|A drawing of the complex built near the New Muon Lab (left). The Cryomodule Test Facility, in the background, will house the CMTF refrigerator.|
Flexibility isn’t usually the first thing you look for in a refrigerator.
But Fermilab’s future Cryomodule Test Facility (CMTF) refrigerator, recently approved for construction by DOE, is being designed as a one-size-fits-many cryogenic plant for the laboratory’s future superconducting radio-frequency research projects.
“Versatility is the prime objective of the new cryoplant,” said Arkadiy Klebaner, technical manager for the CMTF refrigerator project.
It will use superfluid helium to cool SRF cavities to 1.8 Kelvin while providing a variety of thermal shields by flowing helium at just the right temperatures.
As a bonus, it will also be several times more energy efficient than any superfluid helium cryogenic system currently in operation at the laboratory.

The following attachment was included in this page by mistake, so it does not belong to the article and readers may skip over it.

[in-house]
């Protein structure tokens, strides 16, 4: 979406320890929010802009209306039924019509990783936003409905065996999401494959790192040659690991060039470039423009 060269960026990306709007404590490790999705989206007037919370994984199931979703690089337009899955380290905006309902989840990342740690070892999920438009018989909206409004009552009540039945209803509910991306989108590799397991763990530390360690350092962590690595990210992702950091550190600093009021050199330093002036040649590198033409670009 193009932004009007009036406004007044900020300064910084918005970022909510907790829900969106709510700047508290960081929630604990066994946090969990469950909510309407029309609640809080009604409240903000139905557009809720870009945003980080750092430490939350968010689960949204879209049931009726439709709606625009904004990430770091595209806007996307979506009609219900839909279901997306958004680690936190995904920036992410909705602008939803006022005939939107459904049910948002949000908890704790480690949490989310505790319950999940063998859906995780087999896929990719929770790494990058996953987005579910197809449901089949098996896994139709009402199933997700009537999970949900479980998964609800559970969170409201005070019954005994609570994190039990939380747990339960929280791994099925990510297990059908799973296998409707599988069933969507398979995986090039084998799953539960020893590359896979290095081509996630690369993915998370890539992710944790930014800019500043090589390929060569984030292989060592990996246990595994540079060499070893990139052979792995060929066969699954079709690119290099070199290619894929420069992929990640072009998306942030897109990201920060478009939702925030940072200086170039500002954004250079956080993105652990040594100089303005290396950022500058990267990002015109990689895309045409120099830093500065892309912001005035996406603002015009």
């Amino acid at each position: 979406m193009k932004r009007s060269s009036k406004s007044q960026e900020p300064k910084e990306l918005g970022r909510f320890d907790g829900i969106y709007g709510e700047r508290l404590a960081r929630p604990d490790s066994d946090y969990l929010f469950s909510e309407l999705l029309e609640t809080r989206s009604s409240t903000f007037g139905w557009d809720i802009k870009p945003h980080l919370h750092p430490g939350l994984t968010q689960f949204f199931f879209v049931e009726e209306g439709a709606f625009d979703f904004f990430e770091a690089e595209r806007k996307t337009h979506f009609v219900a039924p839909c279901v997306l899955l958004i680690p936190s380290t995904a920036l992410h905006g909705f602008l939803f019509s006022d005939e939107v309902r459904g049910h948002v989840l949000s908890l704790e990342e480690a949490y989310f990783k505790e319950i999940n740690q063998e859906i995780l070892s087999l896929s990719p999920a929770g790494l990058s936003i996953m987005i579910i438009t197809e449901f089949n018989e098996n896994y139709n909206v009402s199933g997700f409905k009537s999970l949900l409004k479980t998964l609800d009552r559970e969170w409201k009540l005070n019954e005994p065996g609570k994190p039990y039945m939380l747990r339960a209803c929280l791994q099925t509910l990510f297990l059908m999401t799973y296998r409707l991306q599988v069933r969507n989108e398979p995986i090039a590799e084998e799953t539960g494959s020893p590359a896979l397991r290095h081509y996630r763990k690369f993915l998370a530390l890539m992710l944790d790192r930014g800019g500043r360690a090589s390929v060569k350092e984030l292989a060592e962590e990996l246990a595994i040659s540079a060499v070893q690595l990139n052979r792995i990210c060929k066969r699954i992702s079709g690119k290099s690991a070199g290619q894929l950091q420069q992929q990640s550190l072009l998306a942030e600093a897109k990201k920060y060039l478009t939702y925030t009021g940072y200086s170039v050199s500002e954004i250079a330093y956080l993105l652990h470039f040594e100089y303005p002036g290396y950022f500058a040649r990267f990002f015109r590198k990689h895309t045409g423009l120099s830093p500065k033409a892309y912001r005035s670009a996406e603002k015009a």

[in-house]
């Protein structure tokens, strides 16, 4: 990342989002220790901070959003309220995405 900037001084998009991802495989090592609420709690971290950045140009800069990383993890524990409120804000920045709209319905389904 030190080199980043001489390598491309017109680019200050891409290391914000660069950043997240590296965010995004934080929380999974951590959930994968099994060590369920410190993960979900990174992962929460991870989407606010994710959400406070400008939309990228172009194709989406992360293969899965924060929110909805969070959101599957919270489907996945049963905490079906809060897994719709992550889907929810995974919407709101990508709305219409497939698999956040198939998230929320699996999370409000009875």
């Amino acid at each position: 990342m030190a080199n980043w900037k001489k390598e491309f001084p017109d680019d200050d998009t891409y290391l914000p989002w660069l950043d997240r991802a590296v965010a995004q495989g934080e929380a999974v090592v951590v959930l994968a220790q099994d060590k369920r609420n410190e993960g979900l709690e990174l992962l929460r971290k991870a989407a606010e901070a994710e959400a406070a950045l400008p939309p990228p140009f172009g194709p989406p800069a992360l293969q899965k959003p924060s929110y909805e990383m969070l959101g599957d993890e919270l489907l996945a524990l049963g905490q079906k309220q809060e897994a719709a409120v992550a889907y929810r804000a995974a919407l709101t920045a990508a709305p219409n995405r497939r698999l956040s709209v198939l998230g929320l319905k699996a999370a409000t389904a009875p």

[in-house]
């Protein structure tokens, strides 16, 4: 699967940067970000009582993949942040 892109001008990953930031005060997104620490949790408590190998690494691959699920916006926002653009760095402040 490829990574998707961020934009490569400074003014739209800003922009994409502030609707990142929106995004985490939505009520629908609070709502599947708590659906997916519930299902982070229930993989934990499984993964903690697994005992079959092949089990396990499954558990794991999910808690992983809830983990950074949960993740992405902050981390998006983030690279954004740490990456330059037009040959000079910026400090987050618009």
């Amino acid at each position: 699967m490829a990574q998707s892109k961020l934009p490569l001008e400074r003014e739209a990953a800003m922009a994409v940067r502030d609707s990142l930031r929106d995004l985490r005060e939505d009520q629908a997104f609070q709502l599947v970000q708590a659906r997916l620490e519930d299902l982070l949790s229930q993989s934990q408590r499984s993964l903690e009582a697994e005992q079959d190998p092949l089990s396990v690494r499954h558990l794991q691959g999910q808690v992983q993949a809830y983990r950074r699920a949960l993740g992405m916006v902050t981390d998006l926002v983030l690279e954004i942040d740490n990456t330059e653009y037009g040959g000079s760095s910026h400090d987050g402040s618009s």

The key is the hybrid design of the pumping system, which uses both warm and cold pumping cycles to cool helium.
Fermilab’s current systems use only warm pumping, which brings ultra-cold liquid helium back up to ambient temperature before re-cooling it as it’s cycled through the experiment.
With the addition of cold pumping, the CMTF refrigerator can recycle cold helium without first warming it, so less energy is required to cool it back down. The hybrid cycle also allows it to pump helium through a wide range of operational loads.
Combining the old with the new, the design also incorporates the Tevatron’s compressors and storage tanks, reengineered to cool helium to 1.8 Kelvin.
Custom made for Fermilab’s SRF facilities, the refrigerator will serve as a cryogenics training ground for technicians and engineers.
“We’re excited for the fulfillment of a project that’s the result of the shared vision and effort of many people over the last eight years,” Klebaner said.
The CMTF refrigerator will be commissioned in the spring of 2013.